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 Oceanography Lecture
  Estuary and Coastal Waters


Structure of estuaries:

Estuaries are semi-enclosed, tidally-influenced, coastal waters with variable salinity.  Why is salinity variable?

The physiography of estuaries is usually the result of a submerging coastline or rising sea level. 

The physiography of the US east coast is mostly the result of rising sea levels flooding coastal plains as the Pleistocene ice sheet melted. Typical estuaries along the U
.S. coast:
      


As a result, estuaries are often shallow.  Turbidity is often high. Why?



The density differences due to salinity difference among water masses have a dominant influence on the vertical structure of estuaries (relative to temperature differences).
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Salt wedges are typical of estuaries and move up and down the estuary over each tidal cycle. 
Two consequences of this saltwater-freshwater interface:
The counterflow helps retain (trap) the settled floc within the estuary.

So, what type of organisms are going to take advantage of this process?

Food webs and energy flow in estuarine ecosystems

Not only can organic matter in floc be utilized by bacterial decomposers (as DOM is in the open ocean), but also floc is used by deposit feeders on and in the bottom sediment, as well as by suspension/filter feeders, both benthic and planktonic.

So, how then does the food web/energy transfers of an estuary differ from that of the open ocean?
Is the exchange of energy one-way between the  upper water column compartment and the benthic one?
Can organisms consuming bacteria and organic matter be larger?


What is a further advantage to being an infaunal benthic organism in an environment in which salinity fluctuates dramatically?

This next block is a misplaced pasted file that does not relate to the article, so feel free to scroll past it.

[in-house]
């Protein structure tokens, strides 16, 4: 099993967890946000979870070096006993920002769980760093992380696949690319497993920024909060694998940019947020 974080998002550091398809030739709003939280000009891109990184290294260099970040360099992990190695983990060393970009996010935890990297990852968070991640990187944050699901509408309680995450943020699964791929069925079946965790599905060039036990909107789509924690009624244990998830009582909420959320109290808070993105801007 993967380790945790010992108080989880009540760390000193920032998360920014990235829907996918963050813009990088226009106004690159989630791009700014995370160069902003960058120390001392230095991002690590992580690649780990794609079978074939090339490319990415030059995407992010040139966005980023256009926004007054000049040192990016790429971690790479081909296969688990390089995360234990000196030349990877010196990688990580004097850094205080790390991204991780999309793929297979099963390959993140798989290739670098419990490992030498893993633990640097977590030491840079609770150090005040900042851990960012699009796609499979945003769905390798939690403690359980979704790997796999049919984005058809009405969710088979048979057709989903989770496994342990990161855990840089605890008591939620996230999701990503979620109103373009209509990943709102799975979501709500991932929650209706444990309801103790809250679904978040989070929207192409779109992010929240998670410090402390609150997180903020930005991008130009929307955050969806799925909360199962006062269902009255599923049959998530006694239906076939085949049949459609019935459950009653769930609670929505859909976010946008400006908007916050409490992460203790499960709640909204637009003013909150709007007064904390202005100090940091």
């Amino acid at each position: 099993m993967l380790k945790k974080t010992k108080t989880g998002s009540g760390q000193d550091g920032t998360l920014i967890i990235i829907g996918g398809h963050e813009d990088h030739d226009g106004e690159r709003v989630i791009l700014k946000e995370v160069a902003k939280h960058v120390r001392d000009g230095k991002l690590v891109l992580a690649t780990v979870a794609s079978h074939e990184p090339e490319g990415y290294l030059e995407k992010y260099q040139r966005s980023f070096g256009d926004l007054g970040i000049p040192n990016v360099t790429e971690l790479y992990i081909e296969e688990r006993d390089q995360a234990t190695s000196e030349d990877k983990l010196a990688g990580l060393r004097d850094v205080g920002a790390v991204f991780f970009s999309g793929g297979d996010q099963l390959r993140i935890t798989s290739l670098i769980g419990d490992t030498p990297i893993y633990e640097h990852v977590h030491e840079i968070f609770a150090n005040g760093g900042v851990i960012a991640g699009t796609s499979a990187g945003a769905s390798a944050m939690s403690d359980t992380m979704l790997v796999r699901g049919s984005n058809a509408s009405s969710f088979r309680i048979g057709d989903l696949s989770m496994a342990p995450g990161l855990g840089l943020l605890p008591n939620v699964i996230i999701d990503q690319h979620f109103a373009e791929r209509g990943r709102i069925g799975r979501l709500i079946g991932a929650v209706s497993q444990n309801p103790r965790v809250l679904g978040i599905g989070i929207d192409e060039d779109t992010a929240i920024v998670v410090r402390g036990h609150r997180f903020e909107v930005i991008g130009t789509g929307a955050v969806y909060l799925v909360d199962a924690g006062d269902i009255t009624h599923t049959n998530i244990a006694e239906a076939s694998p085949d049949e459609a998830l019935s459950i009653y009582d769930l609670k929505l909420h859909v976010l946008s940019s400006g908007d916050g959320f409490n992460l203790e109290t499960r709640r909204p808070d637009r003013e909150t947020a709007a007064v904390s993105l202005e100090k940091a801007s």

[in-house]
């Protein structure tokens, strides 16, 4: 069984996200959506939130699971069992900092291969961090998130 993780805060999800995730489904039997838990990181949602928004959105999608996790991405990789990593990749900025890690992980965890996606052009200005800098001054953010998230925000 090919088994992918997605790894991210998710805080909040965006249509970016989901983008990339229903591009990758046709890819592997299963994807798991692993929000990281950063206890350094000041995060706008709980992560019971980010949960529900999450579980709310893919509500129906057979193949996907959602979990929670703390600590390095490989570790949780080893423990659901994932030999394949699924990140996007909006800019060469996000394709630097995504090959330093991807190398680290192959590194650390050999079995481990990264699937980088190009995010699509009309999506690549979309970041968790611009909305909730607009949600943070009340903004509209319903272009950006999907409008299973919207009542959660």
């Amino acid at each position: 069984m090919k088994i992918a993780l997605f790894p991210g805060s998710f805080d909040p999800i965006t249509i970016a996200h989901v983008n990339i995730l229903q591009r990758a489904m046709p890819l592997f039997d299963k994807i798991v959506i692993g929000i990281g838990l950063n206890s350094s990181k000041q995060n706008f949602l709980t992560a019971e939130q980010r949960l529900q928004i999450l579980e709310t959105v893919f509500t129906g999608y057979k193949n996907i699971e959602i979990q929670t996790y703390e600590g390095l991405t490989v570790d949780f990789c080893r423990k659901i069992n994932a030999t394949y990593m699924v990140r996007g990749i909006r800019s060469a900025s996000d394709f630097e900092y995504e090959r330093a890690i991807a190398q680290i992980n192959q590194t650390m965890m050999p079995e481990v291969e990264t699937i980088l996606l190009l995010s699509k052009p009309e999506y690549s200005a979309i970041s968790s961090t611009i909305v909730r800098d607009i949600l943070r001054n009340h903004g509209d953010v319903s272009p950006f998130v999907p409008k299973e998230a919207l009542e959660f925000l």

What is a yet another advantage to being a infaunal benthic organism in an environment in which water movement is substantial?


Productivity is further enhanced by tight coupling with the nearby salt marsh and seagrass beds (i.e. export of decaying vegetation), and with intertidal mudflats (sediments are usually black due to reduced sulfides resulting in absorption of heat that is released into estuary waters at high tide).
  

Plankton are also an important component of estuarine systems.  Compared to open ocean ecosystems, would light or nutrient limitation be more likely in estuaries?





Given that the benthic component of estuaries is so important, how might estuarine zooplankton differ from oceanic forms in terms of life cycle?








The end result
of this nutrient/organic matter trap is that estuaries tend to be highly productive ecosystems!



Ecology of estuaries

Species diversity of estaurine organisms (globally) tends to be low relative to freshwater and ocean systems.

Why is this?

Which type of organism would occur more frequently in estuarine inhabitants, osmoregulator and osmoconformer?


Was diversity higher in the freshwater samples that we collected?  How do marine systems differ from freshwater systems in terms of connectiveness?

"Bottom-up" regulation of estuarine ecosystems is suggested by seasonal succession of trophic levels in which phytoplankton blooms are followed by increase in zooplankton abundance, followed by fish. 

Many fish and crustaceans spawn or spend their juvenile stage within estuaries (besides high primary productivity, nearby marshes provide refuge from predators).  Some animals take advantage of currents, either spawning outside the estuary (e.g. freshwater and marine systems) in such a way that larvae move into the estuary, or larvae of estuarine organisms exhibit behaviors that retain the organism within the estuary.

For example, older larvae of the American Osyter seek more saline, deeper water of the incoming tide.  Why?

While estuaries tend to be fairly robust ecosystems, many systems are threatened (e.g. excessive nutrients in the Chesapeake Bay)

Coral reef have higher diversity but tend to be more susceptable to threats compared with estuaries.  Why might this be?



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